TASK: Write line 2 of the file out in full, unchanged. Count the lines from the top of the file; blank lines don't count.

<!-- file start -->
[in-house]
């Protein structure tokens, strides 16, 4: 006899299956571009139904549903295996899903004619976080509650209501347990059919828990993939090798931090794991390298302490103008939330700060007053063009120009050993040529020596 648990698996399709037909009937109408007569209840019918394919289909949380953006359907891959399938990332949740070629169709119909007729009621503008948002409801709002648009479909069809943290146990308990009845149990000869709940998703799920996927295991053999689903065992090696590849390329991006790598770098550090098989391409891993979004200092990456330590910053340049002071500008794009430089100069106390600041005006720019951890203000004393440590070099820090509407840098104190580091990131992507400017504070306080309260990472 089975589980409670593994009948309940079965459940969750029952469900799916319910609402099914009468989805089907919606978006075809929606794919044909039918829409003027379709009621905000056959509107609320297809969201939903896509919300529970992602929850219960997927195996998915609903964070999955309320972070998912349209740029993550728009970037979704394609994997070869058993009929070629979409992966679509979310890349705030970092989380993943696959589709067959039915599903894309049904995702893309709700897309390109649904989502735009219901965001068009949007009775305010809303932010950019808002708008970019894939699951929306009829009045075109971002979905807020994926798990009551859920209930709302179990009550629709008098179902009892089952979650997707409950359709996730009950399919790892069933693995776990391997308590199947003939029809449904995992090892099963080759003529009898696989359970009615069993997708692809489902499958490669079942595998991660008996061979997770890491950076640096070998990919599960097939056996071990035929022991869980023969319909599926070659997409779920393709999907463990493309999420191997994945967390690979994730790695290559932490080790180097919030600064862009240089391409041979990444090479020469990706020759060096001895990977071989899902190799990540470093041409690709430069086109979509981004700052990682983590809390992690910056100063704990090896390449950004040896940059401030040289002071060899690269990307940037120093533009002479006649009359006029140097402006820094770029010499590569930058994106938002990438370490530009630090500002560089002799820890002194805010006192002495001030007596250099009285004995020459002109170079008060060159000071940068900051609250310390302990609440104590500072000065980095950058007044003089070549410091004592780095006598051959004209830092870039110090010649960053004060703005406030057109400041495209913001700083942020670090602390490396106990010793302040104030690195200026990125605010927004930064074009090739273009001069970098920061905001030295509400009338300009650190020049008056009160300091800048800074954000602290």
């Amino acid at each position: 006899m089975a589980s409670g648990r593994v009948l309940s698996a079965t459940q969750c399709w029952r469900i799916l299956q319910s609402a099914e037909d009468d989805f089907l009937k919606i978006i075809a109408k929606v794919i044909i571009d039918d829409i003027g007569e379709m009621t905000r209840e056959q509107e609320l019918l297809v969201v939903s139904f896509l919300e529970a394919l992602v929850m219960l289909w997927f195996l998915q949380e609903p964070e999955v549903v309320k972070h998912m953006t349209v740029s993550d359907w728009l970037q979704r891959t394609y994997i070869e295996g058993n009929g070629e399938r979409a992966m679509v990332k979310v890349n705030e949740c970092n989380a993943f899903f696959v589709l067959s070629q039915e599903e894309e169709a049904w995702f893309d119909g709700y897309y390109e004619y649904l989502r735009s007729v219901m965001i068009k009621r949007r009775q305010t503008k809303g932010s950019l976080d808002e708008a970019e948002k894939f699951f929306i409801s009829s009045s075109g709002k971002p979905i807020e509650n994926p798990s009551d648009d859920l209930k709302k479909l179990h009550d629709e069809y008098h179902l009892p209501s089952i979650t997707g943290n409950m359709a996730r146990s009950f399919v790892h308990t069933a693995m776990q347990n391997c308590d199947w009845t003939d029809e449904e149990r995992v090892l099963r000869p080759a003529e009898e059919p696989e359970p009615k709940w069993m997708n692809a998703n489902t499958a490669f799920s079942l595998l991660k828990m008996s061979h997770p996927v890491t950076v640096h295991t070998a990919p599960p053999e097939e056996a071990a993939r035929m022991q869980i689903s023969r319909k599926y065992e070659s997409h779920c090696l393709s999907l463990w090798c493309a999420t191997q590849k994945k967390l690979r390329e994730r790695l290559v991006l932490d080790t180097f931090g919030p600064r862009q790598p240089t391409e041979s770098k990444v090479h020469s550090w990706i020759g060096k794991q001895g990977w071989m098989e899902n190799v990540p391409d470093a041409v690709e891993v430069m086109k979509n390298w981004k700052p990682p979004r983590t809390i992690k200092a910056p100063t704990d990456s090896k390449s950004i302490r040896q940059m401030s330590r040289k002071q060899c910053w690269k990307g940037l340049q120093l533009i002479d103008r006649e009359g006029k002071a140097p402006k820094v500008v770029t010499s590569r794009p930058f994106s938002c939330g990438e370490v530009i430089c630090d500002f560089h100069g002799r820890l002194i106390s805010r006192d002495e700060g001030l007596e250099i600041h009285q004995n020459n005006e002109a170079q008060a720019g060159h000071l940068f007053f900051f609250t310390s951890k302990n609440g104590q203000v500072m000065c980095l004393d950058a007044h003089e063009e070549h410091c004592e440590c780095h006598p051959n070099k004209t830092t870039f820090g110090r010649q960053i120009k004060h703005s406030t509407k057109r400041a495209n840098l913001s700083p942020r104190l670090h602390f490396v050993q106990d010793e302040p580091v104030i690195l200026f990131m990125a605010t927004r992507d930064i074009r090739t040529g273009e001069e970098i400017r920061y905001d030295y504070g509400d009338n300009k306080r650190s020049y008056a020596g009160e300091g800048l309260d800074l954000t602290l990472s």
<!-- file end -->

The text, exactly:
């Protein structure tokens, strides 16, 4: 006899299956571009139904549903295996899903004619976080509650209501347990059919828990993939090798931090794991390298302490103008939330700060007053063009120009050993040529020596 648990698996399709037909009937109408007569209840019918394919289909949380953006359907891959399938990332949740070629169709119909007729009621503008948002409801709002648009479909069809943290146990308990009845149990000869709940998703799920996927295991053999689903065992090696590849390329991006790598770098550090098989391409891993979004200092990456330590910053340049002071500008794009430089100069106390600041005006720019951890203000004393440590070099820090509407840098104190580091990131992507400017504070306080309260990472 089975589980409670593994009948309940079965459940969750029952469900799916319910609402099914009468989805089907919606978006075809929606794919044909039918829409003027379709009621905000056959509107609320297809969201939903896509919300529970992602929850219960997927195996998915609903964070999955309320972070998912349209740029993550728009970037979704394609994997070869058993009929070629979409992966679509979310890349705030970092989380993943696959589709067959039915599903894309049904995702893309709700897309390109649904989502735009219901965001068009949007009775305010809303932010950019808002708008970019894939699951929306009829009045075109971002979905807020994926798990009551859920209930709302179990009550629709008098179902009892089952979650997707409950359709996730009950399919790892069933693995776990391997308590199947003939029809449904995992090892099963080759003529009898696989359970009615069993997708692809489902499958490669079942595998991660008996061979997770890491950076640096070998990919599960097939056996071990035929022991869980023969319909599926070659997409779920393709999907463990493309999420191997994945967390690979994730790695290559932490080790180097919030600064862009240089391409041979990444090479020469990706020759060096001895990977071989899902190799990540470093041409690709430069086109979509981004700052990682983590809390992690910056100063704990090896390449950004040896940059401030040289002071060899690269990307940037120093533009002479006649009359006029140097402006820094770029010499590569930058994106938002990438370490530009630090500002560089002799820890002194805010006192002495001030007596250099009285004995020459002109170079008060060159000071940068900051609250310390302990609440104590500072000065980095950058007044003089070549410091004592780095006598051959004209830092870039110090010649960053004060703005406030057109400041495209913001700083942020670090602390490396106990010793302040104030690195200026990125605010927004930064074009090739273009001069970098920061905001030295509400009338300009650190020049008056009160300091800048800074954000602290």